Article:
Singapore Leaping on Eco-Friendly Retail Structures

By Stephanie Chiao

City Square Mall SingaporeThe development of eco-friendly malls has gained traction in recent years as retailers worldwide realize the environmental and economic benefits of energy-efficient shopping. Walmart, the largest retailer in the world, began its renewable energy and efficiency campaign in 2005. It has since emerged as a leading force in sustainable retail, fueling 21 per cent of its energy requirements from renewable sources.

Singapore has also made significant strides in this direction. According to its certifying body BCA Green Mark, the number of green projects has increased from 17 in 2005 to over 1,600 at present. Despite the higher initial costs of energy efficiency technology, Singapore’s City Development Limited managed to recoup its investment within two and a half years. According to CDL’s Sustainability Report for 2012, total energy savings from their 37 green-certified buildings amounted to $15.5 million between 2008 and 2011.

The 700,000 square feet City Square Mall, launched in 2009, is a symbol of Singapore’s successful green energy investment. It features energy-efficient technologies that save 12 million kWh annually, including a green roof fitted with solar panels, LED lighting and double-glazed façade glass that minimize heat penetration. High-efficiency air conditioners serve a dual purpose to reduce carbon emissions and collect condensation water. In addition, the basement carpark has 14 lots for hybrid and electric cars as well as a charging station for the latter.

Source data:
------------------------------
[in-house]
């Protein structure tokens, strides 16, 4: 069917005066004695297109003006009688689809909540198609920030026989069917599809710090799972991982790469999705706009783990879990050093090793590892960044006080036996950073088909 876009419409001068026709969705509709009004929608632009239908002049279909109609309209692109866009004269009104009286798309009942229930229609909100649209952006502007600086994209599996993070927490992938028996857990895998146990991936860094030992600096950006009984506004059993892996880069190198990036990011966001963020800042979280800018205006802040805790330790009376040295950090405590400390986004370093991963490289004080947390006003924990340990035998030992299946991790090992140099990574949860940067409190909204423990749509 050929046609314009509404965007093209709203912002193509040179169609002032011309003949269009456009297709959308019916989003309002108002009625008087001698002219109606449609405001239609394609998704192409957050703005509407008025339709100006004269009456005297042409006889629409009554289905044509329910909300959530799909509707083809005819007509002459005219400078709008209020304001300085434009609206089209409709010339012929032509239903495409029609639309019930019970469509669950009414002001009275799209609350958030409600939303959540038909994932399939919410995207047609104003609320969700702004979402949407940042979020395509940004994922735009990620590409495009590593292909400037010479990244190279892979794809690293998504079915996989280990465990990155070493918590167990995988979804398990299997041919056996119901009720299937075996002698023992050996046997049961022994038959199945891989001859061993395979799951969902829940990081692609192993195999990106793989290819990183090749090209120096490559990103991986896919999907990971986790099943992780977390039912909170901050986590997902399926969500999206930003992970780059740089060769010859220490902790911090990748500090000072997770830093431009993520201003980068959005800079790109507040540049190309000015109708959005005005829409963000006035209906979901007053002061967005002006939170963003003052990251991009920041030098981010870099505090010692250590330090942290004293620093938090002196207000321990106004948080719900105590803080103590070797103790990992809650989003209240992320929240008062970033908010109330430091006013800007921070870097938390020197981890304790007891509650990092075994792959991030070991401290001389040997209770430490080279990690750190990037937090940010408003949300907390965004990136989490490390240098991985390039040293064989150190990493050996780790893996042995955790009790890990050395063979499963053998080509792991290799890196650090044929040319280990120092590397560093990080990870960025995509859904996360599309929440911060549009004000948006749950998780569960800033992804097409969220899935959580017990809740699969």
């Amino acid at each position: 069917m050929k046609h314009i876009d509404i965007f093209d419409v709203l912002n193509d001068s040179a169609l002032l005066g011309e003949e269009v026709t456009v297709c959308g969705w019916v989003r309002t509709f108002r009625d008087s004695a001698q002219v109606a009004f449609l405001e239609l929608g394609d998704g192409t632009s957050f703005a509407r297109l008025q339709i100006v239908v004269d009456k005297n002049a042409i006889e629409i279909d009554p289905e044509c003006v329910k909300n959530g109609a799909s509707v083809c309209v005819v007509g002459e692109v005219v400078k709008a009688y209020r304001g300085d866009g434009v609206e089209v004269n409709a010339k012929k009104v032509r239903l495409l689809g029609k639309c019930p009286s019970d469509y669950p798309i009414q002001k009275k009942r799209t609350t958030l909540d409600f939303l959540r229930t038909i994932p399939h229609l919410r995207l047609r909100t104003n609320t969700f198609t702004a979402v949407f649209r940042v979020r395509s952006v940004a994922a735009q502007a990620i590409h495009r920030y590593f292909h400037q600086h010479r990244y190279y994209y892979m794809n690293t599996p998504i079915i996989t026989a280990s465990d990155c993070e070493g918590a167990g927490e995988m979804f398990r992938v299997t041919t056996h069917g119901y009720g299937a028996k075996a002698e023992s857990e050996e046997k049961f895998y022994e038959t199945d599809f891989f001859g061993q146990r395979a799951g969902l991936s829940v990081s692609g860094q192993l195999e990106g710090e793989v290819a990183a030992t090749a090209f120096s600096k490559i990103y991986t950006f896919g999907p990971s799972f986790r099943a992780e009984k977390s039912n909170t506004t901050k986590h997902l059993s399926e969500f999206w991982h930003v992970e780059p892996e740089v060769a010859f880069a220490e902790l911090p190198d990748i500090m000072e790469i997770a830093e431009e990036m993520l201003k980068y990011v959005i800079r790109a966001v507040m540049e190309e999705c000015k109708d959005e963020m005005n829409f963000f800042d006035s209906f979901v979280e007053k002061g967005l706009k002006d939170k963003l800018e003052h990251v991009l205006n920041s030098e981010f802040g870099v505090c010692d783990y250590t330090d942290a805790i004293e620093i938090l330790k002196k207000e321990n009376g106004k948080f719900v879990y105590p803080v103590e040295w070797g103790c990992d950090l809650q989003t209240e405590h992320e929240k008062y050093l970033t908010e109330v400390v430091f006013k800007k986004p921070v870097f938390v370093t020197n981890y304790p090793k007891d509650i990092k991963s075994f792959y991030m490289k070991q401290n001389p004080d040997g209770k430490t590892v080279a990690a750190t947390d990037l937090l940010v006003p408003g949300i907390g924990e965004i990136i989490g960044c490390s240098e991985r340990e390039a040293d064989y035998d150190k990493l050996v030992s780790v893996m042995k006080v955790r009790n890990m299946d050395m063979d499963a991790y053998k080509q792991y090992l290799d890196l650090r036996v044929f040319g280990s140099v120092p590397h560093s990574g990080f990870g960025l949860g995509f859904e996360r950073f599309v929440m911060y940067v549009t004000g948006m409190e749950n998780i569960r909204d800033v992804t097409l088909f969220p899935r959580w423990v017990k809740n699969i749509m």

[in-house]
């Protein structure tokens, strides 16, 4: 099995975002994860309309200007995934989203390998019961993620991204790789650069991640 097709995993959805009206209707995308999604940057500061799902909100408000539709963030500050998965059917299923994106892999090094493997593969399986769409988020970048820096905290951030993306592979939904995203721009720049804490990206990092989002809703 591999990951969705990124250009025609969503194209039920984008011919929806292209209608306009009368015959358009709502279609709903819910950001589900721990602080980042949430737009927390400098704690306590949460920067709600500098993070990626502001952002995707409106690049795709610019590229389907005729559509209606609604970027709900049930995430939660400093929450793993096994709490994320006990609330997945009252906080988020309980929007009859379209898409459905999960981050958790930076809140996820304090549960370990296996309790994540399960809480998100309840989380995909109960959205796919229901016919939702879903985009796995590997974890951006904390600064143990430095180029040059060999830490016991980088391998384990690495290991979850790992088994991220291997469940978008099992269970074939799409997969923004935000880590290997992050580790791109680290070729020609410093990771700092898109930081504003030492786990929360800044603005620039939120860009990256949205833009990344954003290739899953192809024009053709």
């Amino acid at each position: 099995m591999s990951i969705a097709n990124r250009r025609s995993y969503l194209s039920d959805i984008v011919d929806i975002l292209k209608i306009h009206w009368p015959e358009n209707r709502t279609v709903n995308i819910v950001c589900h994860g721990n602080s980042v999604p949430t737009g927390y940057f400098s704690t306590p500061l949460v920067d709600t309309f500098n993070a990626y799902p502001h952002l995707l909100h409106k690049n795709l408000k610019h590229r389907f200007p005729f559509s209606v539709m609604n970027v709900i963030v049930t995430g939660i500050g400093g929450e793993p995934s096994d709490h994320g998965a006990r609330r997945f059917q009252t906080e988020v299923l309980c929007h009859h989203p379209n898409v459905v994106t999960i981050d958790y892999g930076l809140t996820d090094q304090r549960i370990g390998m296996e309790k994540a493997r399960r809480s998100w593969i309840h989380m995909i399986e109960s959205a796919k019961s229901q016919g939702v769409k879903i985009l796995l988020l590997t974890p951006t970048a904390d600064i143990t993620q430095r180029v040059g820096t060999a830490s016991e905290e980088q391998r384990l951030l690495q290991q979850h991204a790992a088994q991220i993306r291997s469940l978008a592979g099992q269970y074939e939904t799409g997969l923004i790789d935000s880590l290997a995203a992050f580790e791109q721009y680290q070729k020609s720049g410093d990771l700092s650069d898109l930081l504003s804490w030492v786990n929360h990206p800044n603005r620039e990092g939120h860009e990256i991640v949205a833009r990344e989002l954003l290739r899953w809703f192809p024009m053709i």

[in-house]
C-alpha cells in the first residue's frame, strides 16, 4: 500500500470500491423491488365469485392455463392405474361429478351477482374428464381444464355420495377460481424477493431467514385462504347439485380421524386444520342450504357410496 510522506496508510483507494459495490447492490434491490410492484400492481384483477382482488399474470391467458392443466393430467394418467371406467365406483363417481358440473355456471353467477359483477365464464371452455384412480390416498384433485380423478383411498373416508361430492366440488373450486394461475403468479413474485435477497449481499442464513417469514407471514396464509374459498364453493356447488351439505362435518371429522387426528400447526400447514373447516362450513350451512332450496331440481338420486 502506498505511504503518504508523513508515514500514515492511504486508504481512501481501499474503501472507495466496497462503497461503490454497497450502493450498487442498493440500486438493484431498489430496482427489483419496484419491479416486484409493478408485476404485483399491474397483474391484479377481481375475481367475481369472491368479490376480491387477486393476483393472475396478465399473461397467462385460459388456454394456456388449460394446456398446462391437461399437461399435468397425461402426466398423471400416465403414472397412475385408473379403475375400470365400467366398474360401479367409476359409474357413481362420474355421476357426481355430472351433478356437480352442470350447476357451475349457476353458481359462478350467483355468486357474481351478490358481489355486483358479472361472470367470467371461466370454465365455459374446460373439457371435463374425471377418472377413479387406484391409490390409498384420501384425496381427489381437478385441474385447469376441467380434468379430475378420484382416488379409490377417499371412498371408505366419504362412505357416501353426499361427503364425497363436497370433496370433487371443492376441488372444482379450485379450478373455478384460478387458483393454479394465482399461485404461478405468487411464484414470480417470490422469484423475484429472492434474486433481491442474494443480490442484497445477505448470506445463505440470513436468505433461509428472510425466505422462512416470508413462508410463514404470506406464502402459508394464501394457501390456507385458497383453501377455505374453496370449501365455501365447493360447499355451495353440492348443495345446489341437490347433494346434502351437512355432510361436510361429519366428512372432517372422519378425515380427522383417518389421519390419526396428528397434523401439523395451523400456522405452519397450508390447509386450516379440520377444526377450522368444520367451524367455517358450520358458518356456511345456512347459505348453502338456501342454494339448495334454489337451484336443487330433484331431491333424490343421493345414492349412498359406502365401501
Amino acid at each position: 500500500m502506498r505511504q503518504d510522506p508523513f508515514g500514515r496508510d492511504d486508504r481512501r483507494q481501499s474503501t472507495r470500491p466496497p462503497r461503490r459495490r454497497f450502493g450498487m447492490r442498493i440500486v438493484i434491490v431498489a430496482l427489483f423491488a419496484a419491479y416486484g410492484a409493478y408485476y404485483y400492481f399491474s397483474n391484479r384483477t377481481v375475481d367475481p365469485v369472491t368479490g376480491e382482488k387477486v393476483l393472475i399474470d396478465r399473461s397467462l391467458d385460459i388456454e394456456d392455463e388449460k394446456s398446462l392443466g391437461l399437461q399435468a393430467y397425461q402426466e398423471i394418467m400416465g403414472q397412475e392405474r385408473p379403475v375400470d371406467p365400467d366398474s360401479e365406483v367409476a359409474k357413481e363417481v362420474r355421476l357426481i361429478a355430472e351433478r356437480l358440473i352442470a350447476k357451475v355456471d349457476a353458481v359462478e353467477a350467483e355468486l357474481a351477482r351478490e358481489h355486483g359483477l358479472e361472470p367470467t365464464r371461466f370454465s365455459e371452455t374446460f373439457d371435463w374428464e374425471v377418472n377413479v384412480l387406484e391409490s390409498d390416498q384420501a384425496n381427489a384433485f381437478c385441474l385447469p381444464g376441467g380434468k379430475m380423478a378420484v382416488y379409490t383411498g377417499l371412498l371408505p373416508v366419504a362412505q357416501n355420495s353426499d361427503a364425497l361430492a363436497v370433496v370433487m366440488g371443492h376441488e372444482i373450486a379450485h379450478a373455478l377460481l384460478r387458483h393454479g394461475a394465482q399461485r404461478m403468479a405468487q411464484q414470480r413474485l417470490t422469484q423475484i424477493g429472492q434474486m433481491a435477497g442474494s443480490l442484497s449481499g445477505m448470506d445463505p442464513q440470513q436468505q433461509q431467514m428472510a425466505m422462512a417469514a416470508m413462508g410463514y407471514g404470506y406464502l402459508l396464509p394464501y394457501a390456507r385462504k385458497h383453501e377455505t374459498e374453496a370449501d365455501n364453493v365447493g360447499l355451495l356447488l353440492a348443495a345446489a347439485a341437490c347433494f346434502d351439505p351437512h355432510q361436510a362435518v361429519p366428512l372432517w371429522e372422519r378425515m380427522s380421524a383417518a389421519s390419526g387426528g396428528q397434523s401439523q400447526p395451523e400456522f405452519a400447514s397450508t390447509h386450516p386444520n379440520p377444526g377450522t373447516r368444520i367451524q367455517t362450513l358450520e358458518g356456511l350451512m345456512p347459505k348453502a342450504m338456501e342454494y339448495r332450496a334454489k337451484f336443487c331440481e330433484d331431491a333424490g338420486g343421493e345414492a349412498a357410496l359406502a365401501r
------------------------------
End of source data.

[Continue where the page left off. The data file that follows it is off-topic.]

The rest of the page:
cdl-gaiaWhile Singapore’s City Square Mall appears to be a feasible prototype for commercial developers, the green revolution of retail space in Singapore still faces an uphill battle – particularly in relation to split incentives between the landlord and tenant. The economic benefits of green retail are measured primarily through utility savings, which are paid for by the tenant. Building owners bear the installation costs but do not receive a direct return on their investment. This does not imply that there are zero monetary gains for developers and landlords. A recent report by the Retail Industry Leaders Association, which includes over 100,000 stores worldwide found that almost 75 per cent of respondents experienced brand enhancement as a result of their green practices - more than half reported stakeholder satisfaction as another primary benefit of sustainability.

Singapore’s City Square Mall is a distinct case study since the complex’s eco-features have substituted the role of an anchor store. However, Singapore still has significant ground to make on the green infrastructure frontier to meet the nationwide goal, set in 2009, to achieve 80% green certification for all buildings by 2030. If firms can successfully continue interweaving customer-centricity with sustainability, there is a greater probability that sustainable goals can be achieved.


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